My take is that no one will give a dam about "big dog artists" with only the fewest exceptions (Frazetta perhaps, etc)... they will care about pages from "big dog characters and big dog stories."   

The art will get reduced to the subject matter.    Moreover, this is ultimately illustration not fine art and so that's precisely as it should be.

 

Edited by Bronty

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38 minutes ago, Bronty said:

My take is that no one will give a dam about "big dog artists" with only the fewest exceptions (Frazetta perhaps, etc)... they will care about pages from "big dog characters and big dog stories."   

The art will get reduced to the subject matter.    Moreover, this is ultimately illustration not fine art and so that's precisely as it should be.

 

I guess we will have to agree to disagree I would note that the same argument has been and to some extent is still is being used with Golden age comics for almost as long as I can remember & yet that era of the hobby along with Silver & Bronze is seeing real growth. I feel it very nieve to think one day ( how long are we talking here?) nobody will care that Jack Kirby did that FF page or that Neil Adams did that splash or Todd Mcfarlane did that cover but will be buying it for the ch content alone ie because the Fantastic Four, Green Arrow & Spiderman are on the page. I Just don't see that ever being that being case be it illustration art or not. 30 yrs from now some kid will pick up DKR read it and fall in love and they will want that  Batman page, cover etc not because its a Batman page but because its a MILLER Batman page, granted a HC AF cover, maybe not so much. There will always be trends but like it or not the great comic illustration artist are here to stay IMHO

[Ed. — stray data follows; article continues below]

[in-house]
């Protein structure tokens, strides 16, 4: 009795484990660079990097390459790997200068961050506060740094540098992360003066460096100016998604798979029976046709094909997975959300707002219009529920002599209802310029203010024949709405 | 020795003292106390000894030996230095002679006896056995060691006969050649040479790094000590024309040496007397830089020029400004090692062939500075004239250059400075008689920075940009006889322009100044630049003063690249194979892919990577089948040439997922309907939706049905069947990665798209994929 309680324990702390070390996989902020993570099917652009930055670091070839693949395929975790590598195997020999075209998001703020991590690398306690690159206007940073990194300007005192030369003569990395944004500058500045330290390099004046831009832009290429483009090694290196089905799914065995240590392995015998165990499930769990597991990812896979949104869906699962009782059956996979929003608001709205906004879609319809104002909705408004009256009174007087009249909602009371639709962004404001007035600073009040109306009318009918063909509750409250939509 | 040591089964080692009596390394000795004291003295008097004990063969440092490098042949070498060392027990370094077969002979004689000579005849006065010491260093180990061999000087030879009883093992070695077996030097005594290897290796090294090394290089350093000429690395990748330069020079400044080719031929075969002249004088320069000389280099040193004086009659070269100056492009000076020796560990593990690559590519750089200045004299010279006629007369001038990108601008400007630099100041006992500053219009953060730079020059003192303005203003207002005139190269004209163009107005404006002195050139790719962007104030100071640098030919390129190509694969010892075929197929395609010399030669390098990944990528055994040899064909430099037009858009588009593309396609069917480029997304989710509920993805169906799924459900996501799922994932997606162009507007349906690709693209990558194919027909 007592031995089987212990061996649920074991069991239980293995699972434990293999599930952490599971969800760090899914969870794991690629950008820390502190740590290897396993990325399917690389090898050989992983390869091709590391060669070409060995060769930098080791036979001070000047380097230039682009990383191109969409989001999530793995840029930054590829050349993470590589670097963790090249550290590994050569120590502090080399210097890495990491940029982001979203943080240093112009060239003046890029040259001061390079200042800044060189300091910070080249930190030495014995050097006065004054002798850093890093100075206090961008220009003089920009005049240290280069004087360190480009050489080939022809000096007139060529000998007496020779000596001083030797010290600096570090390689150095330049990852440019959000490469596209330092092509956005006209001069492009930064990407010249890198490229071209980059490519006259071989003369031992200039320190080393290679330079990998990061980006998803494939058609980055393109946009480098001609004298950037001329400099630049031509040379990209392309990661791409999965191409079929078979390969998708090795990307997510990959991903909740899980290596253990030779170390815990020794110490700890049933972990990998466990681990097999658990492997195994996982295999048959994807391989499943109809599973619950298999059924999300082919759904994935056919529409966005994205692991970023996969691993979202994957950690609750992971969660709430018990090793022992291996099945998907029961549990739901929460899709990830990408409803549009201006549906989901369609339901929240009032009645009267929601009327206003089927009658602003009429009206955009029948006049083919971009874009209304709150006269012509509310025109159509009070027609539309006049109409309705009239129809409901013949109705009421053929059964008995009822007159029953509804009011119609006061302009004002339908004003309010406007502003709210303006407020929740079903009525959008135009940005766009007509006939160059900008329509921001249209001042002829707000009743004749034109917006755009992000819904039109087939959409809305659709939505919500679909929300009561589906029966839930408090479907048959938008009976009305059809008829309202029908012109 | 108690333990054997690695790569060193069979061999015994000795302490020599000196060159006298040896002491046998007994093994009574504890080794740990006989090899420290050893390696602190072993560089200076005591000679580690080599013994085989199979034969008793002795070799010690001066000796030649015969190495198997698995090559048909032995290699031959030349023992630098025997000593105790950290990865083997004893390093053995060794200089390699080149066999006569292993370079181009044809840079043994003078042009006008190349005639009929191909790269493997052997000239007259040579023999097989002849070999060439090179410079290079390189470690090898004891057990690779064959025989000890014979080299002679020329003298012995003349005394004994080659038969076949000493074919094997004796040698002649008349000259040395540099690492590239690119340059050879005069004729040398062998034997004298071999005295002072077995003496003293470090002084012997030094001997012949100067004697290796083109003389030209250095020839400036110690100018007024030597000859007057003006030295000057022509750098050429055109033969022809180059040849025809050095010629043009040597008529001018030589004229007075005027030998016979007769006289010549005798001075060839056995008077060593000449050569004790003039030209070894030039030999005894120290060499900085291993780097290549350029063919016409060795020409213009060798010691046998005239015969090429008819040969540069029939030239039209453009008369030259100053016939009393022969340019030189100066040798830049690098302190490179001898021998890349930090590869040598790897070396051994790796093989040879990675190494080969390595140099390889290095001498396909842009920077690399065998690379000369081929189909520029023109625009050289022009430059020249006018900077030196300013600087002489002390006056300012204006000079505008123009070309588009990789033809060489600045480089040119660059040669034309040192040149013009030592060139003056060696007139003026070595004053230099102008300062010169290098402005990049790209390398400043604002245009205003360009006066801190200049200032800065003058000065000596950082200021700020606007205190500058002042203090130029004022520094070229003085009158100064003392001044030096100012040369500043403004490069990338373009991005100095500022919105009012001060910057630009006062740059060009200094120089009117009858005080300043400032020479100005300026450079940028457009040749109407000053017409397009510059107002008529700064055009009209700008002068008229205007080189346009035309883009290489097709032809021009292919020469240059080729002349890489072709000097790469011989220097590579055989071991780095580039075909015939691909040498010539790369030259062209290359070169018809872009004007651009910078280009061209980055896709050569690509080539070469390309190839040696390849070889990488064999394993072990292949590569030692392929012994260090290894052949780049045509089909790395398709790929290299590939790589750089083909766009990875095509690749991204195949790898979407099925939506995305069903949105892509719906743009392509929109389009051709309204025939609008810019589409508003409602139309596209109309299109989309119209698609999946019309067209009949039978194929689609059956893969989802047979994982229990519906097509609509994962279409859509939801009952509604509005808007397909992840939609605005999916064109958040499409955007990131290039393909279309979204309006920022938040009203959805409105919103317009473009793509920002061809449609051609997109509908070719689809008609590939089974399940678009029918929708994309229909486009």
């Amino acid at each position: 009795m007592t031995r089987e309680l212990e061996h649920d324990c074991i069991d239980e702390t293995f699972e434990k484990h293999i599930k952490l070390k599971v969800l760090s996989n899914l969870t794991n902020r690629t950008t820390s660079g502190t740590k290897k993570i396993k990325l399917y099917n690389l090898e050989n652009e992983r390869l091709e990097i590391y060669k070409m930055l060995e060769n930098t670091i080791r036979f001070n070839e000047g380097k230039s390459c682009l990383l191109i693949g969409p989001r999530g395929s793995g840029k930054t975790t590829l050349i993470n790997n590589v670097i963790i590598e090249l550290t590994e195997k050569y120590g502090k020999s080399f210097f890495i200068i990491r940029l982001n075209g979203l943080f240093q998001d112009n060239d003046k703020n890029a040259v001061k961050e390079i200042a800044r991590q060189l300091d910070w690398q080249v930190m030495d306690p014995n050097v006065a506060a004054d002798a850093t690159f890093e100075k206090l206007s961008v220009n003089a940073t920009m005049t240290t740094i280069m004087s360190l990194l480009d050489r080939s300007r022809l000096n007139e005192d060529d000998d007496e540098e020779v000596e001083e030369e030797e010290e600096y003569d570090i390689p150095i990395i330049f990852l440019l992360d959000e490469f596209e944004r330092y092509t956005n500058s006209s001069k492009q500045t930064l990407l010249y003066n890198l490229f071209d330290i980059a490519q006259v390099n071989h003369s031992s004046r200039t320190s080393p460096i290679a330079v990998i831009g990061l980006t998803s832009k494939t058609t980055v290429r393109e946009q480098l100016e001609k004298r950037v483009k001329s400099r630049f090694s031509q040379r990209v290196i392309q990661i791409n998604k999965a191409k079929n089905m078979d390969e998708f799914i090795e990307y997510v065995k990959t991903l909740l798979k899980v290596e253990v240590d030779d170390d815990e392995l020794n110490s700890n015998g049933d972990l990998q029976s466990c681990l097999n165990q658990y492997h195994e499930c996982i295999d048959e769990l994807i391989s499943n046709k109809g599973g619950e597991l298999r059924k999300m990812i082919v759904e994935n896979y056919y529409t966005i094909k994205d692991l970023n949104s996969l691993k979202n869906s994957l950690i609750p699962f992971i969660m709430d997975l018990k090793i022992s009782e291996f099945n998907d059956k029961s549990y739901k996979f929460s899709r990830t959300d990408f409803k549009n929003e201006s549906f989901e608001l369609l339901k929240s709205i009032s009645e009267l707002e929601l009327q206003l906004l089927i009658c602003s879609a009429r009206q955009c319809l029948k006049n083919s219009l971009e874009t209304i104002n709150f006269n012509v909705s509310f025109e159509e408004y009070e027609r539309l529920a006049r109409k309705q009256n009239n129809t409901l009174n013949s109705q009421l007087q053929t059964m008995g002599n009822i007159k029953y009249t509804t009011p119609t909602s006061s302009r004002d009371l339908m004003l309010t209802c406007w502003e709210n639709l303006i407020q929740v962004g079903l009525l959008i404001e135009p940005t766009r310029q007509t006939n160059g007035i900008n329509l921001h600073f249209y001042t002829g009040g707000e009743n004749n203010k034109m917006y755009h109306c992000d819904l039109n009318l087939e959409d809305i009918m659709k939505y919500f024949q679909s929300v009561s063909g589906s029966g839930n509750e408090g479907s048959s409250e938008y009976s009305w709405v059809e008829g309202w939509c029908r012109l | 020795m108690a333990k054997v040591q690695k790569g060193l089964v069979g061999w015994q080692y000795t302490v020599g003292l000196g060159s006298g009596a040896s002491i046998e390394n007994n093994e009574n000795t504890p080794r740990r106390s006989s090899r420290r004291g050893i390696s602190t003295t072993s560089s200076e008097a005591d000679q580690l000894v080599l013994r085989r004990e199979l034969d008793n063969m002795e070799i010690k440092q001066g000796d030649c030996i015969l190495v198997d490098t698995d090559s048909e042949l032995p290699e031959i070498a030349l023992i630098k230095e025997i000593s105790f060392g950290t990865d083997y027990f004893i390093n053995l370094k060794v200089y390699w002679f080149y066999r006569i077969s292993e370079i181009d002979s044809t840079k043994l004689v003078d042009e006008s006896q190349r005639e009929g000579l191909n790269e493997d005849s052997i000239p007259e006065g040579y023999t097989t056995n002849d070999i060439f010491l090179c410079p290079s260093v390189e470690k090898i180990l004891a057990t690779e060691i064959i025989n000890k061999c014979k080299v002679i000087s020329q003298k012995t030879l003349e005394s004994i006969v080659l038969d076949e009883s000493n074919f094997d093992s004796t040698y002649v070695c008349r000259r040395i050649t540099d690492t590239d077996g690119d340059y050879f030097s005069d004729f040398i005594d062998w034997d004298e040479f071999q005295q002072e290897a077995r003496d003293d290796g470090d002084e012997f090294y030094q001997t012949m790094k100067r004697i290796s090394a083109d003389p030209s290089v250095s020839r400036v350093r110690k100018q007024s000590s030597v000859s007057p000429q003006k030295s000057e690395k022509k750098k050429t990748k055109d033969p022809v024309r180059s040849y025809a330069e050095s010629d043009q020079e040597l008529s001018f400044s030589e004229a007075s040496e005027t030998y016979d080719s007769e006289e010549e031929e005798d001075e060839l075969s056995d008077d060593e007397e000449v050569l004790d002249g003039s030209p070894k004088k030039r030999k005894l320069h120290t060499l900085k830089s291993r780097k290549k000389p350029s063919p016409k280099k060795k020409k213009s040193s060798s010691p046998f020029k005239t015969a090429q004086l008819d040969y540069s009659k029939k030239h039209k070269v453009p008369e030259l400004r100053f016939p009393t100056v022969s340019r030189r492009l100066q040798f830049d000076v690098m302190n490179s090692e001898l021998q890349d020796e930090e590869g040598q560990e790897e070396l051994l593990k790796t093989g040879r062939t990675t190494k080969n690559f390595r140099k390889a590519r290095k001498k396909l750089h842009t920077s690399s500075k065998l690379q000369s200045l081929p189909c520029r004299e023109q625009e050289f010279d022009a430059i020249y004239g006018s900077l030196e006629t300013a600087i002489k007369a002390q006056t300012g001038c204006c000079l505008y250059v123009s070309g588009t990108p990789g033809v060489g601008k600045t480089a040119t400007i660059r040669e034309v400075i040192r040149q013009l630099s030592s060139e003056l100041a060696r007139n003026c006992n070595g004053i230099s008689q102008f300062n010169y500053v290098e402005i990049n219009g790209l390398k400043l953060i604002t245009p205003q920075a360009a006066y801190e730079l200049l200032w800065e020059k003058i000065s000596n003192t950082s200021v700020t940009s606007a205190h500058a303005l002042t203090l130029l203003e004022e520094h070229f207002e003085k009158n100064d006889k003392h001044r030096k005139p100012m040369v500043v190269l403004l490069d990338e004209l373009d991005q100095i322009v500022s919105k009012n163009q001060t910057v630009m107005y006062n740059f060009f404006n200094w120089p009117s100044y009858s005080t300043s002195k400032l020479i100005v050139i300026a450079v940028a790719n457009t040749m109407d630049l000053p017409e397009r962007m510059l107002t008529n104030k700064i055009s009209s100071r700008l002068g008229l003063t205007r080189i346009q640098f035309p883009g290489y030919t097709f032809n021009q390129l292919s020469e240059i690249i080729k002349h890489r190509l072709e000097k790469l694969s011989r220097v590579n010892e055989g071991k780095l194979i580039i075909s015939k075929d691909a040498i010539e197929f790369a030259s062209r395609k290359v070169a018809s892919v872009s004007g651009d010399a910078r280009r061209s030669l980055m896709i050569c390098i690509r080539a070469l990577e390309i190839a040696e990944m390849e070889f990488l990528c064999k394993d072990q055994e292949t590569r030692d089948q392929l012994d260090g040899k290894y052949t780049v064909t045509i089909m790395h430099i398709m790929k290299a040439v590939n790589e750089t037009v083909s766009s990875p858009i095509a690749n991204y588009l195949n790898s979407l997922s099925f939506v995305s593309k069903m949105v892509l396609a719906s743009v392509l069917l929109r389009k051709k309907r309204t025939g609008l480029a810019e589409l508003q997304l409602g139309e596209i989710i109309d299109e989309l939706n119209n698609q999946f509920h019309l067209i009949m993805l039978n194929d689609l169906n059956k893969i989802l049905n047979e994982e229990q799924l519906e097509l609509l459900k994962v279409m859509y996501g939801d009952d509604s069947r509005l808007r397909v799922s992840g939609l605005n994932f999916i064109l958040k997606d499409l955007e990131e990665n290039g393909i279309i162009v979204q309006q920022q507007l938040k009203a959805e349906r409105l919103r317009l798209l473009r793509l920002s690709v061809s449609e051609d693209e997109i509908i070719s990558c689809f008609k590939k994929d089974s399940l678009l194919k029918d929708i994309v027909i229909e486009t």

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3 hours ago, tth2 said:

So if we just bide our time, Kirby, Ditko and Romita pages will all be worthless?

They will probably do what happens in other markets. The price hits a point, but then, people stop buying it. The price sits there because the Owners figure one day, people will change their minds. But, they don’t. They gather dust like piles of old Beanie Babies that once had huge premium prices on them. Smart owners slowly and quietly then sell what they can for what they can get.

No, they will not be worthless, just not worth the offered price.

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1 hour ago, Bronty said:

 

Talking artist is in some ways a fallacy; as we all know its a subject matter driven market (and leaning more that way every day as we age out).

You say Kirby and Ditko but what you seem to suggest fundamentally is "fantastic four and spiderman".   

Amerikan Flagg isn't spiderman.   

 

What about EC prices? They have not gone up commensurate with some of the Big Two’s stuff, even though they aren’t cheap. Different generation, and I suggest it’s a generational thing. I was originally going to add the Spirit, but that’s an unusual case because so much of it survived with Eisner.

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1 hour ago, Bronty said:

 

Talking artist is in some ways a fallacy; as we all know its a subject matter driven market (and leaning more that way every day as we age out).

You say Kirby and Ditko but what you seem to suggest fundamentally is "fantastic four and spiderman".   

Amerikan Flagg isn't spiderman.   

 

AF to 1980s is Westerns to 1950s. So awesome "then", so forgettable "now" (except for the same original demographic that's now 35 years closer to death).